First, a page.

Yusuff: I grew up with the mentality of oneness. I only started drifting towards Africa-based art due to what I started hearing about African history as I was growing up, but still, I believe we’re all one. My heart has an African touch but not all of my work reflects that. Basically, I put my heart on Africa because I’m trying to bring the world to Africa not only based on location but looking at the piece; I combine African patterns with an unusual kind of pattern which has never been seen before. So, it’s basically an art I want to use to unite the world; that’s why I called my art “the art of humanity”, trying to change the mentality and the mindsets of people so that they realise that we are one. That is one of the main reasons I use the mask, the mask stands for anybody, Ènìyàn in Yorùbá means human being or person, so, if you’re wearing the mask or you find out the mask is used on a body, you don’t know who is under. So, you just have to accept that person. It’s also a concept where I’m trying to use the mask to make people embrace everybody; when you see the mask, you’ll want to know who the person underneath is, therefore creating curiosity and interest towards that person. So, I’ll say Àìnáism is an art for the world, from Africa.

Victoria: How would you react if, in a bid to take your work global, you had to tweak a particular feature, or you were asked to present it to fit a particular societal standard?

Yusuff: I won’t do that. You have to accept my art the way it is. That means you’re telling me what I’m creating is not good enough, and I don’t think art should be judged. It’s being selfish, it’s exploitation. You are trying to use me to gain attention because you know I have the skill and I can create anything. You are trying to change my narrative and you are trying to change my concept to steal it. 

I’ll take it as stealing because if I tweak it, it becomes yours and the one I created before is no longer there. So, I won’t do that, you have to accept it. It’s like telling Adidas or any other brand to change their logo. If you want to commission something, commission it, but don’t tell me to change it. I won’t change my idea because of any brand.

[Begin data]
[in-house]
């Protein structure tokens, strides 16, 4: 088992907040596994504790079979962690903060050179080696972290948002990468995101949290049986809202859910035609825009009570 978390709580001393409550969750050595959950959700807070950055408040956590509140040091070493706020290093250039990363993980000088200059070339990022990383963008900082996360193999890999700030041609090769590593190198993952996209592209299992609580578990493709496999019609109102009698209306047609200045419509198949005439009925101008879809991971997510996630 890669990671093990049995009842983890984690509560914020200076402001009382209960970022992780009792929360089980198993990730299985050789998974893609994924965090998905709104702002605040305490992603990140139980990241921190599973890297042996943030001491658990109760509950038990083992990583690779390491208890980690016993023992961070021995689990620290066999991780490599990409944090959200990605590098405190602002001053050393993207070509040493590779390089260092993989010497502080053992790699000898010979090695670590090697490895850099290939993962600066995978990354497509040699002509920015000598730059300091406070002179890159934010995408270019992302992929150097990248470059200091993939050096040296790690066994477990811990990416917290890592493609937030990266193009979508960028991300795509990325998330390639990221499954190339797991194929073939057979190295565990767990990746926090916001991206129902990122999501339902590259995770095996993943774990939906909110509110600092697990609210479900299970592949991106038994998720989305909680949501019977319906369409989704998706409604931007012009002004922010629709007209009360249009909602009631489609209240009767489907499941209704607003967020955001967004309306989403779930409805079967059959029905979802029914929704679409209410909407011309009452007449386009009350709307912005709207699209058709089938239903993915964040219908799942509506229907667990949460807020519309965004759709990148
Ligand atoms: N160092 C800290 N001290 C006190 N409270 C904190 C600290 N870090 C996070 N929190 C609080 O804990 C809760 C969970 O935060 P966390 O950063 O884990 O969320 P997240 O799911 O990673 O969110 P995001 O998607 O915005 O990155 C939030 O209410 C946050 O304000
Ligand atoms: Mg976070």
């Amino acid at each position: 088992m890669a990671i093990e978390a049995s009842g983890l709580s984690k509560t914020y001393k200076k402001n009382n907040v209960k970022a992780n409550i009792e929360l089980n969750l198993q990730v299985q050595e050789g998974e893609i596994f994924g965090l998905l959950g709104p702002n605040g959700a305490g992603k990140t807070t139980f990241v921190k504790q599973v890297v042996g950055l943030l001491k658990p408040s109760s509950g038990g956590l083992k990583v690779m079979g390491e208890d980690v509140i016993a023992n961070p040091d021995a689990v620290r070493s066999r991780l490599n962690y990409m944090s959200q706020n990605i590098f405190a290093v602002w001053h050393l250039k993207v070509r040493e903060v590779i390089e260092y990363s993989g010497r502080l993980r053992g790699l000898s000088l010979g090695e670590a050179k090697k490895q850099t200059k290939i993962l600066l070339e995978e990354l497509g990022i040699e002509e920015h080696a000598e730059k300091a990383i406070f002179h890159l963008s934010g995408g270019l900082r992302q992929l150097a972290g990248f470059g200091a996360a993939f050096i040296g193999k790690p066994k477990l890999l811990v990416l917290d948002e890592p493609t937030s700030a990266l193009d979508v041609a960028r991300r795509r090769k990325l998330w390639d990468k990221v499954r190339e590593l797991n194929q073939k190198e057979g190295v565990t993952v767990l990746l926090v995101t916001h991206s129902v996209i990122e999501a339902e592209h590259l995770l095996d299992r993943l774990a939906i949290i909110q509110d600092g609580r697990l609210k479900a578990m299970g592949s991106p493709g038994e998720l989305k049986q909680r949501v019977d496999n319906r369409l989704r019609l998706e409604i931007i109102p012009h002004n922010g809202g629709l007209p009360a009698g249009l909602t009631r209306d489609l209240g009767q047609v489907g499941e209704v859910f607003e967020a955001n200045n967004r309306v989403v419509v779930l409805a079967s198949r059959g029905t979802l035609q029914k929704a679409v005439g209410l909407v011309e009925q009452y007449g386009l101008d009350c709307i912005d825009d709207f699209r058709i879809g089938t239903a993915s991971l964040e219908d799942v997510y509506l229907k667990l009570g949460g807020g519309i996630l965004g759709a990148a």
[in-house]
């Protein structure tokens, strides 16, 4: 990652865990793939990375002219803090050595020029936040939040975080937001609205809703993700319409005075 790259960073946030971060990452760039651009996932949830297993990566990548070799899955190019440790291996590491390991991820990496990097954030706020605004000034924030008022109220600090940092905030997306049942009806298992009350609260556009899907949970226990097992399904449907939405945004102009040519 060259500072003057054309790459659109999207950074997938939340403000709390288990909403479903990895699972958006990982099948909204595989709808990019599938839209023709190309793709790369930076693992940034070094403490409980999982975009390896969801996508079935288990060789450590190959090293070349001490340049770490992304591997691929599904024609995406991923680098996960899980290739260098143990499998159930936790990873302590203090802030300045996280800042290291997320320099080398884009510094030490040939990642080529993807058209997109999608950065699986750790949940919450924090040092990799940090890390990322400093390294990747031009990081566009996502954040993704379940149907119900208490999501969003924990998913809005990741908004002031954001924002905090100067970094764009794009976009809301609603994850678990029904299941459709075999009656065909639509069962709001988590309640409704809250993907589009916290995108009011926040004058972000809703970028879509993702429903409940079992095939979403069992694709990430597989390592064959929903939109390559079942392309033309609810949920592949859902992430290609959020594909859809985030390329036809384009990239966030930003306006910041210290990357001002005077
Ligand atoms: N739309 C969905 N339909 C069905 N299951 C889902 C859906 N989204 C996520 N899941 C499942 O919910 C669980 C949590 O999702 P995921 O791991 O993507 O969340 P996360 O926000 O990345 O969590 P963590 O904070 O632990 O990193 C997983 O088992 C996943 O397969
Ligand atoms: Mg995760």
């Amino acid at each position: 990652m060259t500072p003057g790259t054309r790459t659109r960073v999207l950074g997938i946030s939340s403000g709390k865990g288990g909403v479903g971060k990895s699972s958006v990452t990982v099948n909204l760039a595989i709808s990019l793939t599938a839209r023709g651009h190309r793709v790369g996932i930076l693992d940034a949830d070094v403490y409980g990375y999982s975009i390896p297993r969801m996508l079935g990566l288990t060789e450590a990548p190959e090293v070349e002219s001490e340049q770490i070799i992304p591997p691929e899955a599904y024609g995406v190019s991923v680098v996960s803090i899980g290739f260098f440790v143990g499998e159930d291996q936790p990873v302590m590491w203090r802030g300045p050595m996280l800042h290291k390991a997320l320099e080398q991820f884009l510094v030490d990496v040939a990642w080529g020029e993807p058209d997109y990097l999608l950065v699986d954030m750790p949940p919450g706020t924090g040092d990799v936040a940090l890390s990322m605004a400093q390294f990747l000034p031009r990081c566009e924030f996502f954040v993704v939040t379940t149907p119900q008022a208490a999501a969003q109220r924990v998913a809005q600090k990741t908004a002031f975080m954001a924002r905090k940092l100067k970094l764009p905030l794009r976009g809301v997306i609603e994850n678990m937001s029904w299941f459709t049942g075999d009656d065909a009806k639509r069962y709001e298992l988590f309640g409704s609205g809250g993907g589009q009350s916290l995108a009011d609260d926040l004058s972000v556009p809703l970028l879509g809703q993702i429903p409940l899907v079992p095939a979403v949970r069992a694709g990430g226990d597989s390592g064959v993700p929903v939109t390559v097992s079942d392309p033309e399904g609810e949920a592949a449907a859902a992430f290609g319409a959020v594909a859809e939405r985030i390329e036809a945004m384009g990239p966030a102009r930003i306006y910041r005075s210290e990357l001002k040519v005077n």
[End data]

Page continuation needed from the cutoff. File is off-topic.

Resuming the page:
Victoria: What’s your advice to young creatives? What would you like them to do differently? I want you to tell them what steps to take to get their heart out to the world. 

Yusuff: First of all, I’ll just say this: do what you do for yourself, not for anybody else. I started without anybody, because I grew up alone. Not physically, but mentally. I am the second child out of four children and I was very uptight. I use art to speak to myself, to relax myself. In the process of creating, I create to want to get better, I create to make a difference.  

I’ll say you just have to believe in yourself, believe you can do it, do your research, embrace the internet and make use of it very wisely. The internet has given me 90% of all I’ve gained right now based on platforms, publicity, clients etc. Most of the things I’ve gained are based on publicity. All my clients started from Instagram specifically. I started Facebook a long time but Facebook has not paid me N10,000. 

Clients, exhibition, connection. Although encouragements started from facebook. I started getting encouragement from my friends and groups on Facebook, because I saw badass artists and I challenged myself. Challenging yourself is also very important. And also go out to events, exhibition. 

Don’t procrastinate. If you don’t do it now, time keeps moving. Just believe in yourself, use the internet, meet people, do research and also try to discover your essence in what you are doing because if you don’t know the reason why you are doing something, or the root of what you are doing, you would be lost and confused. You won’t have a particular direction. 

When I discovered the essence of Àìnáism, I never drew people again. I use to draw portraits, but I stopped when I discovered that the essence behind Àìnáism is deeper, that I can’t finish it till I die. 

I can draw you but it will be in the way of Àìnáism, not the regular way. I can draw you with lines, it will be in such a way that will define and reflect me, that when people see it they would know it’s Àìná.

Victoria: Answer a question no one has ever asked you ever since you’ve been interviewed or talked to you about your art work? 

Yusuff: Under myself or under art?

Victoria: Either, and both.

Yusuff: I have never been asked if I am single or married, or if I have a girlfriend.

I’m single and I’ve been looking for babe ever since, but they’ve been doing “shakara”.  When you are rich though, many will come. And I believe it’s more difficult when you’re trying to choose, because you won’t be able to tell the difference. But I believe whoever we end up with, we end up with. That’s why I try to make female friends, try to understand women. Trying to understand women is even part of my art because as an Àìnáism artist I have to understand the human mind.

Victoria: Do you plan to take a course in psychology too?

Yusuff: I’m a psychologist too, it’s just that I don’t have a certificate.